Published October 22, 2021


New Associate Attorney – Mary J. Rocco

Mary J. Rocco has joined our firm as an Associate Attorney and practices out of our Oak Brook Office. Mary has over seventeen years of experience practicing law. She worked for ten years as a litigator with Administration of Children’s Services in New York City, focusing on assisting families and children touched by the foster care system.


In 2015, Mary moved to Illinois with her family and opened up her own law practice specializing in family law focusing on special education matters. With her years of experience in advocating on behalf of families, Mary has the background to advocate on behalf of school districts. She has experience with IEP compliance, 504 Plans, mediation, due process hearings, disciplinary matters, expulsion and residency hearings.


Mary earned her J.D. from The University of San Diego School of Law, her B.A. from Villanova University and obtained an M.S.W. from New York University. Mary is licensed to practice law in Illinois and New York. In 2007, Mary was the recipient of the Family Court Legal Service’s Permanency Award, recognized for her outstanding dedication and hard work.


        Several weeks ago, we reported on the passage of Senate Bill 508, which provides for a supplemental levy, outside the tax caps (i.e., the limiting rate of the Property Tax Extension Limitation Law (“PTELL”)). The bill is designed to make taxing districts whole for revenue lost due to property tax refunds resulting from successful property tax assessment appeals.  On Friday, August 20, 2021, Governor Pritzker signed that bill, which makes this new law go into effect immediately.  It adds a new Section 18-233 to the Property Tax Code.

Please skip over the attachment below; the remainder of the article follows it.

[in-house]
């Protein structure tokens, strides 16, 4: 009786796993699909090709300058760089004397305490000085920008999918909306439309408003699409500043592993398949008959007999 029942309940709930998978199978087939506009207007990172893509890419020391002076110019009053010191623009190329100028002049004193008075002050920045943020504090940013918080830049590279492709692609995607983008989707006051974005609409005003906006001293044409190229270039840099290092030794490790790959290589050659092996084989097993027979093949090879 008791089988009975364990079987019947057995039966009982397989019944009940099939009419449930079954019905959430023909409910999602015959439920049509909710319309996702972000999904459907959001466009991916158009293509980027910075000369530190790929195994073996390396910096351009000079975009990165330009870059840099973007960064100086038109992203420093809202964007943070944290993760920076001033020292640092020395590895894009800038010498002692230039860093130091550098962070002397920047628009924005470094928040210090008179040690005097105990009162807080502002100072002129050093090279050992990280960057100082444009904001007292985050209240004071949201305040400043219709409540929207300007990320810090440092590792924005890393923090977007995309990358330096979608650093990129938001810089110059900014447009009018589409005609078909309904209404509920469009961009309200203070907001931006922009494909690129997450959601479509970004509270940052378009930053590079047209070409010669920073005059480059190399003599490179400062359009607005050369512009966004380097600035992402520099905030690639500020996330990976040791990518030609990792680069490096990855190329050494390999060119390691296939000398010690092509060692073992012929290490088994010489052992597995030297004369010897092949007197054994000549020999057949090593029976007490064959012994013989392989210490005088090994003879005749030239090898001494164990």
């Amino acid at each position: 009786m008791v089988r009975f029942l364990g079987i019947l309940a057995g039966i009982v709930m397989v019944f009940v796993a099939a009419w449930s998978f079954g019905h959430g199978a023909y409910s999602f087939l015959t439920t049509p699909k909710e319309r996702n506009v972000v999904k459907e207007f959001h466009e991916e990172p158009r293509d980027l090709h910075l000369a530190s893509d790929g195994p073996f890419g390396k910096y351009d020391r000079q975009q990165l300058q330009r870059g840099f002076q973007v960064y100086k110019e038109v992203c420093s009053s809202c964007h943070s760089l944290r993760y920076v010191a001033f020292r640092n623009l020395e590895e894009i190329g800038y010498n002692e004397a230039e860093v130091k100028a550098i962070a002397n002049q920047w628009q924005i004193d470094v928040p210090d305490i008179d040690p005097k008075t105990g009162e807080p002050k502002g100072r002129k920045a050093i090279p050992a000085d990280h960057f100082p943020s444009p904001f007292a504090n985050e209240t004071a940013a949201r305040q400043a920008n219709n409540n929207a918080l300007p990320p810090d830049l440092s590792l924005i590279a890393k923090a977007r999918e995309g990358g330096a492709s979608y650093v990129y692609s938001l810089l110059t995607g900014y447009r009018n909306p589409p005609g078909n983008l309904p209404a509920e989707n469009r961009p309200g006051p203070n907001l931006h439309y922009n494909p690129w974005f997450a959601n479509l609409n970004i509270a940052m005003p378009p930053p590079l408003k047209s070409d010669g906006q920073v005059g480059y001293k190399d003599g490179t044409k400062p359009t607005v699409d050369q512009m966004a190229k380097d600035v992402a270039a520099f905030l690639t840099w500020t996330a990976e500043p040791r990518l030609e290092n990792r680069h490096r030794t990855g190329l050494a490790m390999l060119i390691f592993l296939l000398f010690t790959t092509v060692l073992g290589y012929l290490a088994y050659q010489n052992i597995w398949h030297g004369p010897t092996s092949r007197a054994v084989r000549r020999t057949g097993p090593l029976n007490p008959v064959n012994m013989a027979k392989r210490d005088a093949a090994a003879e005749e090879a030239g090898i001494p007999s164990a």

Starting with school districts’ 2021 levies, county treasurers must annually certify by November 15 the amount of property tax revenues lost due to PTAB or court orders to each district over the previous 12 months from property tax assessment appeals, The Treasurer must then issue a supplemental or recapture levy in the amount of that loss.  These levies will be in addition to a district’s tax-capped levies and debt service levies.

        As we discussed in June, there are limitations to this new law.  [Click here for our June 8, 2021, Priority Briefing].  First, it is not available to districts which are not subject to PTELL, i.e., those in non-tax-capped counties.  Further, there will be an inherent delay in obtaining the make-whole revenues as the result of the usual extension and collection cycle.  And it must be kept in mind that the recapture levies will not make districts whole for revenue losses due to refunds which were not assessment-based, such as those due to tax rate objections or the granting of new tax exemptions.